Mullen closed the conference by “walking around the globe” to discuss geopolitical issues, threats, leadership tenures and risks to the global economy in a talk titled “The Intersection of National Security and the Global Economy.” He listed five of his biggest concerns for the U.S.: our education system (“our greatest vulnerability”); debt; political polarization (a clear theme at this conference overall causing a “dangerous paralysis” in his words); cyberterror (“It can stop the financial system, transportation, and infrastructure. I have seen what they can do, and it scares me to death”) and veterans (how do we help them transition as they come home?) “They are wired to serve and are among the best I’ve seen. They are our leadership for decades to come.”). Mullen called on the leaders in the room to play a role in hiring veterans — and thanked business in general for allowing these young people to serve their country by holding their jobs open during active-duty periods.
In talking about the sequestration that will occur if resolution on U.S. debt is not reached, he noted that this is a dangerous time in the world to be weakening our stance.
Ettinger walked away from the event believing it had a better, more diverse feel to it — and a sense that the good vibes that advisors generally enjoy with Bernie Clark had more definitively trickled up to the CEO office. “I went away this year saying: These guys are on my team,” she said.
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July 24, 2019 – 12:53 AM
Elmer Rich III
It would be more useful for Schwab to share data and evidence rather than opinions. To add our opinions:
- Wealth and population of wealthy are growing at a healthy rate.
- Many (most?) RIAs are getting ready to retire
- In all aspects of the economy “bespoke”/custom solutions of all kinds are in greater demand
- The “big box” brokerage solutions will not go away, nor is it likely their dominant market share will shrink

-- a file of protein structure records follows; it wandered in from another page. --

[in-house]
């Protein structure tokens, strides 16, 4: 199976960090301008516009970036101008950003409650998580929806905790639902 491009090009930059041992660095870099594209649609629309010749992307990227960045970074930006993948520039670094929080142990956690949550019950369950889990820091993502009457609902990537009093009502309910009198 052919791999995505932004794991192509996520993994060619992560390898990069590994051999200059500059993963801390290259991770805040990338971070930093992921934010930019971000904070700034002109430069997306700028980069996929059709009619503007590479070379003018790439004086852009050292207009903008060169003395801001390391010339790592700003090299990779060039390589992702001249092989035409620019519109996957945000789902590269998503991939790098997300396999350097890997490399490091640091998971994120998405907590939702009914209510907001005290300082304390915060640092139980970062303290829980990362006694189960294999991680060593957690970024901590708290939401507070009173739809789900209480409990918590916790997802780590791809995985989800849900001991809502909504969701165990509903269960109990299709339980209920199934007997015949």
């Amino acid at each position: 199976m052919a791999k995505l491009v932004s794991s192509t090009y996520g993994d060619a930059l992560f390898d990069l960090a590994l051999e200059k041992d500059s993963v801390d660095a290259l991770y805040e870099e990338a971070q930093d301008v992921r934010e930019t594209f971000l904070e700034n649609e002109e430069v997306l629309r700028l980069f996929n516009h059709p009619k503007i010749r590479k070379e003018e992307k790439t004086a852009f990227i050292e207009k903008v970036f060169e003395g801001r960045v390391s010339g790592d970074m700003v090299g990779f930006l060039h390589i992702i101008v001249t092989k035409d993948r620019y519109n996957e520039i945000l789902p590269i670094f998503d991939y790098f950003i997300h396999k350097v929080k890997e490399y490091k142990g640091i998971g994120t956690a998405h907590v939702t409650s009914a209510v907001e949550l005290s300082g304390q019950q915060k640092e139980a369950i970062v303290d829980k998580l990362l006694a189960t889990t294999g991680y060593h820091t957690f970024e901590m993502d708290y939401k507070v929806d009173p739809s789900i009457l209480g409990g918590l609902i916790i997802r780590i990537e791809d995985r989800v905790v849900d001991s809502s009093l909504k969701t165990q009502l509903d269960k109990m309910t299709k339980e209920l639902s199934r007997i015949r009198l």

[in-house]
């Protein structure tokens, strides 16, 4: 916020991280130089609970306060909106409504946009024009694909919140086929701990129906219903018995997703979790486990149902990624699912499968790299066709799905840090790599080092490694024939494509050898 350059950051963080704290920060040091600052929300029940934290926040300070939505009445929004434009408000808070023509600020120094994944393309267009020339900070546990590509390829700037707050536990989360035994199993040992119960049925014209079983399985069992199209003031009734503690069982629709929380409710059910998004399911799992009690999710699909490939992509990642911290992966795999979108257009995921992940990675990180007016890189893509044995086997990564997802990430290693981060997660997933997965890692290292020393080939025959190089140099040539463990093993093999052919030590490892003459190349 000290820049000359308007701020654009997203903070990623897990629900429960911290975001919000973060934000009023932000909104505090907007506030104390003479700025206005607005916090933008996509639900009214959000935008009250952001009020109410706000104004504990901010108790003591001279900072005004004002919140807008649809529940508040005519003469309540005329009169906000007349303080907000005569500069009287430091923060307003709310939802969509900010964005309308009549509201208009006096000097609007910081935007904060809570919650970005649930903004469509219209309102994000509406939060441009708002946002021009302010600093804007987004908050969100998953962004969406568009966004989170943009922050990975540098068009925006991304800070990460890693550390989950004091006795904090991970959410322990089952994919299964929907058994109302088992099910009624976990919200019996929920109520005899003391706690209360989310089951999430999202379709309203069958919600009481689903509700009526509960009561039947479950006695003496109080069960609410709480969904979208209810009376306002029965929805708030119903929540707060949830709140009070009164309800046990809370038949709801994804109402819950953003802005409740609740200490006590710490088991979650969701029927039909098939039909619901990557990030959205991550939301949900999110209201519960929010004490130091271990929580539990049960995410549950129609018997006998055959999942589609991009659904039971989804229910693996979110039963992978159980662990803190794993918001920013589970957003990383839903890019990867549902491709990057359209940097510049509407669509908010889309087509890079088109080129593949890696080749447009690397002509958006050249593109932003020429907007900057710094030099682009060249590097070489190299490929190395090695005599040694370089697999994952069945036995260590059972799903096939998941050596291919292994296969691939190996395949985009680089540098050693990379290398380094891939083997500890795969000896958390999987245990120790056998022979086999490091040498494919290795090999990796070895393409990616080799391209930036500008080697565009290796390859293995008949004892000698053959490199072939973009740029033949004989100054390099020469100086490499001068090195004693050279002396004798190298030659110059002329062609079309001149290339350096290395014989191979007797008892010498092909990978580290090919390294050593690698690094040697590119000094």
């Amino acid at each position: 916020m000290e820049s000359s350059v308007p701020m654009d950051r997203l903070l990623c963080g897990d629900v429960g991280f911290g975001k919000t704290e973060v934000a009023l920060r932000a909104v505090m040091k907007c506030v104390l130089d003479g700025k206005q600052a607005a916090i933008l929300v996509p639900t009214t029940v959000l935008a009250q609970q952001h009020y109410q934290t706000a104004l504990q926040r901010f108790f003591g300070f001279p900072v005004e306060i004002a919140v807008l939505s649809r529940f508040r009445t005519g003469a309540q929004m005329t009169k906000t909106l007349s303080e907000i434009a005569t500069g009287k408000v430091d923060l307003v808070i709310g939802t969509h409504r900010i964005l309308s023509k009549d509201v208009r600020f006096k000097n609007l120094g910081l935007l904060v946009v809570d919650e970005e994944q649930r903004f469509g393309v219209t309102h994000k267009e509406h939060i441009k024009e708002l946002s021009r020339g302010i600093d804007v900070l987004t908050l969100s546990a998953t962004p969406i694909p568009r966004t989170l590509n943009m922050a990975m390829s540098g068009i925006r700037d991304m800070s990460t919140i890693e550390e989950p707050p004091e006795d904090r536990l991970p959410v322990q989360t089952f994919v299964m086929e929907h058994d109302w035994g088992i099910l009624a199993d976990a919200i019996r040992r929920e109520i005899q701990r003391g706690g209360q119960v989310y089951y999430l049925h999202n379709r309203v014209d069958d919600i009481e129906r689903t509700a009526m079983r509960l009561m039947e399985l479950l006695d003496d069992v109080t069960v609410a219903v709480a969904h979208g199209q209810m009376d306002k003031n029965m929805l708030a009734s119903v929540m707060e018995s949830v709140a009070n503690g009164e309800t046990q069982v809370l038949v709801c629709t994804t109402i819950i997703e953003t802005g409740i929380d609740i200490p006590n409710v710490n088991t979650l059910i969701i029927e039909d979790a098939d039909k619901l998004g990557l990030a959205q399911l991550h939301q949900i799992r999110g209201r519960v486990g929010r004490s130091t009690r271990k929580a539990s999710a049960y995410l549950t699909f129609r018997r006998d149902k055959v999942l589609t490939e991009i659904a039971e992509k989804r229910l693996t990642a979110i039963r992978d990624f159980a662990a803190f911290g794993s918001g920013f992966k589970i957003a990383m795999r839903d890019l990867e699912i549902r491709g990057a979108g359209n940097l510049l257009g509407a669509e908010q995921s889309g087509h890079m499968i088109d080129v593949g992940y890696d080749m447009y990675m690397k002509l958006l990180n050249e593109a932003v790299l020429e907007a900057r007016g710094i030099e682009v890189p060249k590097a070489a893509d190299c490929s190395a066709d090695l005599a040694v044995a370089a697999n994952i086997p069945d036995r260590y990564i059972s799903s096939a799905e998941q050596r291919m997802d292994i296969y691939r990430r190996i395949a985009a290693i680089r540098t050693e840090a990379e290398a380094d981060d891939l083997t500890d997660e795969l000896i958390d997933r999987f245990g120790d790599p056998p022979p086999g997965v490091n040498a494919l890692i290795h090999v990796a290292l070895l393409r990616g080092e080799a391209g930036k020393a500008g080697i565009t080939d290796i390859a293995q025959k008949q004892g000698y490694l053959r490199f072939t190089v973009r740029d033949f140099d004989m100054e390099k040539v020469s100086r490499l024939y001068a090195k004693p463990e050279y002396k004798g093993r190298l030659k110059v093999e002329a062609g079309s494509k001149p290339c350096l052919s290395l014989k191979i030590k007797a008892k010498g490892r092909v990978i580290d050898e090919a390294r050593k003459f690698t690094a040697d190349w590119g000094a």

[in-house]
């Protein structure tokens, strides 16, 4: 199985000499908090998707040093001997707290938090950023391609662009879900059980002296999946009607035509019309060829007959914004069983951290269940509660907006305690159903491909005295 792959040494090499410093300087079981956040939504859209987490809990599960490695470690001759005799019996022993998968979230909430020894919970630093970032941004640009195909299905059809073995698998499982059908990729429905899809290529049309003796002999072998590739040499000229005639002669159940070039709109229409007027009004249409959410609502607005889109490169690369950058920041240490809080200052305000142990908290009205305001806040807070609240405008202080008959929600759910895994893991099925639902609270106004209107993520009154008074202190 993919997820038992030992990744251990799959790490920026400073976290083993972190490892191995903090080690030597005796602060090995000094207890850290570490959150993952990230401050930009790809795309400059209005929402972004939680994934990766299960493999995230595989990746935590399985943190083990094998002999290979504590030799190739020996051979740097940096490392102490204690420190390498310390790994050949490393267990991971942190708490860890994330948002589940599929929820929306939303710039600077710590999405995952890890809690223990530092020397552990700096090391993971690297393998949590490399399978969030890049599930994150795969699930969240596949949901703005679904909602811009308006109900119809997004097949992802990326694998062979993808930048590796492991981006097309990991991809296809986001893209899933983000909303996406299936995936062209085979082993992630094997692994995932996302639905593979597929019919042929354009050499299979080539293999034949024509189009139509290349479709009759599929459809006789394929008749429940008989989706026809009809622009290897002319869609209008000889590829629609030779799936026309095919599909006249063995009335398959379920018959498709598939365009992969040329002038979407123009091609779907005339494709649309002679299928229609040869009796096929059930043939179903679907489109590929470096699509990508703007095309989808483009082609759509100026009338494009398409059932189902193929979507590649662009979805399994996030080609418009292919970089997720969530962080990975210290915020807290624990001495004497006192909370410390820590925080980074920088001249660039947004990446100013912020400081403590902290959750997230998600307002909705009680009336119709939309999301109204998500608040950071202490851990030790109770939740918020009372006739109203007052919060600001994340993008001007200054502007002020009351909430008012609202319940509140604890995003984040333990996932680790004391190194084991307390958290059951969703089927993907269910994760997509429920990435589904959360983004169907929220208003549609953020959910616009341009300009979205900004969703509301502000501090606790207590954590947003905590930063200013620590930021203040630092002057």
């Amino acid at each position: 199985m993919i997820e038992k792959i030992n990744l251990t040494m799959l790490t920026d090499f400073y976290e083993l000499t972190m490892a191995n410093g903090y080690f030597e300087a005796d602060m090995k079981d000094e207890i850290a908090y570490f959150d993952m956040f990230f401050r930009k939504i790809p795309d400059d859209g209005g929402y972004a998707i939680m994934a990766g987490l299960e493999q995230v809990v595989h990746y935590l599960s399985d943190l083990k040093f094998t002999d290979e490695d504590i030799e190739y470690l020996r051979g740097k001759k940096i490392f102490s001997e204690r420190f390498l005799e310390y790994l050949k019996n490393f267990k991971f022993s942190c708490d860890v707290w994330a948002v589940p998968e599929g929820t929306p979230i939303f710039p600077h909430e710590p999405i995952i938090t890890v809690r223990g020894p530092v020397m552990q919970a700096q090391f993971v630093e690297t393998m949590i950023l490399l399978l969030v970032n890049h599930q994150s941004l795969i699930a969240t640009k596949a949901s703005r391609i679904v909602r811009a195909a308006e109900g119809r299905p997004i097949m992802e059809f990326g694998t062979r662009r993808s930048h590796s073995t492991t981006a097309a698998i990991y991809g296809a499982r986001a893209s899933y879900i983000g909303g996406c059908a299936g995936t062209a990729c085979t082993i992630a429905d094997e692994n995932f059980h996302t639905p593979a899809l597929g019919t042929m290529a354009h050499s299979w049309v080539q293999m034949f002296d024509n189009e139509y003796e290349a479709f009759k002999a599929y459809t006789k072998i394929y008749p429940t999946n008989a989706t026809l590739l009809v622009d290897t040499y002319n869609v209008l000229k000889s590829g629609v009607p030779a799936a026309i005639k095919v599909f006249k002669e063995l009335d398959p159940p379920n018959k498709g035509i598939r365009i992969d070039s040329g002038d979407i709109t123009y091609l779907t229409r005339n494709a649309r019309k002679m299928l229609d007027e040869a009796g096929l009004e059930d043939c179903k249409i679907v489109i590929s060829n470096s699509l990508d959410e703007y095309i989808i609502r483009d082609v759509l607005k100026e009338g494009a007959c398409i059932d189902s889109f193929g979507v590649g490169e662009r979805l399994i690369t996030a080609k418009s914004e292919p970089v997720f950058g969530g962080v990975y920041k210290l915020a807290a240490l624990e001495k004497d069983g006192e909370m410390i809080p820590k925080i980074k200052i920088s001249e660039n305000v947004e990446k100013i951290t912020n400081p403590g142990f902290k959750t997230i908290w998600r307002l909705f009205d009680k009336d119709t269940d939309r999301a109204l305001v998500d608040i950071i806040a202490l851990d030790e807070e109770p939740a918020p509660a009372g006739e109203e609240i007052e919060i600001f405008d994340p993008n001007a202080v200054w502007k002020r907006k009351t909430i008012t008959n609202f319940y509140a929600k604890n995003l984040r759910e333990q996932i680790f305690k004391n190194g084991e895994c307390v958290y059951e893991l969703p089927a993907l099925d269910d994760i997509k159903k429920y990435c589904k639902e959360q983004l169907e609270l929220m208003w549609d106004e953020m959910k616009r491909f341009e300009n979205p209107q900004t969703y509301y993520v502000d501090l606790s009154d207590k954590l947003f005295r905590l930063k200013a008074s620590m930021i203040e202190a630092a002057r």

- Still the absolute numbers of potential customers for RIAs should rise, while the supply may not
Seems bullish to us. With all of Schwab’s resources, is seems odd they would spend so much energy competition bashing rather than focusing on better serving their core client’s needs. That reveals a “sales” culture bias and not a wider business strategy capability.
Focusing on the ostentatiousness of the location was in very bad taste. Glad that the general public doesn’t get these articles. When will this industry ever learn?
I appreciate you more fully explaining your point. I don’t fully agree but your point is made clearly enough.
I don’t want to be disrespectful to readers but I am also trying to keep the comment section constructive.
I find that anonymous commenters sometimes grind axes in ways that can set off a chain of bilious comments.
As for you not being able to unsubscribe to RIABiz Today…. I apologize if that is the case and I’m not sure why that would be. We don’t send out any emails other than the day’s stories so I presume that’s what you’re referring to.
If you continue to have a problem with that, let me or Nevin know. I won’t blow your cover or get mad at you:) Of course we want to keep you as a reader, without you feeling like we’re forcing it into your inbox. I hate that as much as anybody.
My comment has to do with the fact that the location was glamorous has nothing at all to do with the content of the conference. Details of the lavishness of the location were confusing and leave the reader in a position of trying to figure out what point the author is trying to make. Schwab can do whatever it wants, and their style has and probably always will prevent me from using them as a custodian for my firm. The extreme amount of money this cost an investment firm would undoubtedly detract from the trust the public has for our industry.
I’m curious to know if regulators would want the RIA firms who attended to disclose the soft money issues in the brochures they have to file.
I don’t really understand how you are challenging me. Your site allows for anonymous posting. If you don’t like it, change that feature. Regarding the comment that my post wasn’t “intellectually courageous”, is that really how you treat your readers? Coming from a site that blasts me daily with spam email and refuses my requests to remove my email from the list, I am amused.
I’m not sure I get your point.
Are you saying that Schwab should have met at a Days Inn in Harrisburg or that as a publication RIABiz should have swept the location under a rug?
I think I know what you’re getting at. Wirehouses send salesmen who really sell, sell, sell to swanky places. But is this the same? (I could see arguments both ways but see differences for sure.)
I’m going to challenge you particularly because you toss in a bit of a potshot as an anonymous commenter, not hugely transparent or intellectually courageous.